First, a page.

The question of government spending is a very sensitive one in the U.K., which struggled under years of austerity after the 2008 financial crisis. The matter is even more fraught now, as public sector workers, including nurses, firefighters and care workers, bore the brunt of tackling COVID-19.
Frances O’Grady, leader of the Trades Union Congress, urged ministers to think twice about a pay freeze.
“If you want to motivate a workforce when we are still facing a second wave of a pandemic — and we’re going to have a tough winter, we all know that — the last thing you do is threaten to cut their pay,” she said.
The overall impact of the virus on government spending will become more clear this week when the Office for Budget Responsibility releases its latest forecast for public finances and the economy.
The U.K. is facing one of the deepest recessions in its history, with economic production at least 10% smaller than last year, even after a rebound during the summer.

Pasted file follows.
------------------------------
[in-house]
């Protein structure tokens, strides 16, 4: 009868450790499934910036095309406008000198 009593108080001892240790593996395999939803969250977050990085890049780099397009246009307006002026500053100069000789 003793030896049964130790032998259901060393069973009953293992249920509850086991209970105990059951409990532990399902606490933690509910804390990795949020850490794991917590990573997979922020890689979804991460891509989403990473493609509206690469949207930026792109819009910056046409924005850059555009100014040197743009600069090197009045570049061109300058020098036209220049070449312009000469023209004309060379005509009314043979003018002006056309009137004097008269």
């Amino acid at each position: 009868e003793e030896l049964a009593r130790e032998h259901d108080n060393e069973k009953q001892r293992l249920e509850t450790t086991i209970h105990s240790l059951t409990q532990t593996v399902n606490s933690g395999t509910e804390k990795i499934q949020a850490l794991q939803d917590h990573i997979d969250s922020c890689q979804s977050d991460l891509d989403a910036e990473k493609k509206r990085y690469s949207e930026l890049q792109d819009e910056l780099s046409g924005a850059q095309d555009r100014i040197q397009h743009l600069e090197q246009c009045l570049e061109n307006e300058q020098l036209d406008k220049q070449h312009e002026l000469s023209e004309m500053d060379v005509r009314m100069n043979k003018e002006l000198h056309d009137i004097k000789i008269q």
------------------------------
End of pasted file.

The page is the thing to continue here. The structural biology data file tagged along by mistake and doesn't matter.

Government debt reached 101% of gross domestic product in October, the highest level since 1961.
“We thought what we saw back in the financial crisis was huge, but this is much, much bigger,’’ Paul Johnson, director of the Institute for Fiscal Studies, told the BBC.
The government will eventually have to rein in spending and raise taxes, but with interest rates at record lows and the pandemic still raging there is no need to do so immediately, Johnson said.
“My view is that we’re not going to need to do anything very much at all this year and probably next,” he told the BBC. “We’re probably looking into the middle years of the 2020s.”
Sunak plainly believes that the moment of reckoning is not yet here. But it is coming.
“One thing we know and have learned, this virus is adapting and evolving, our ability to combat is it adapting and evolving,” he told Sky News. “So there is an enormous amount of uncertainty at the moment and it wouldn’t be right to make long-term decisions right now.”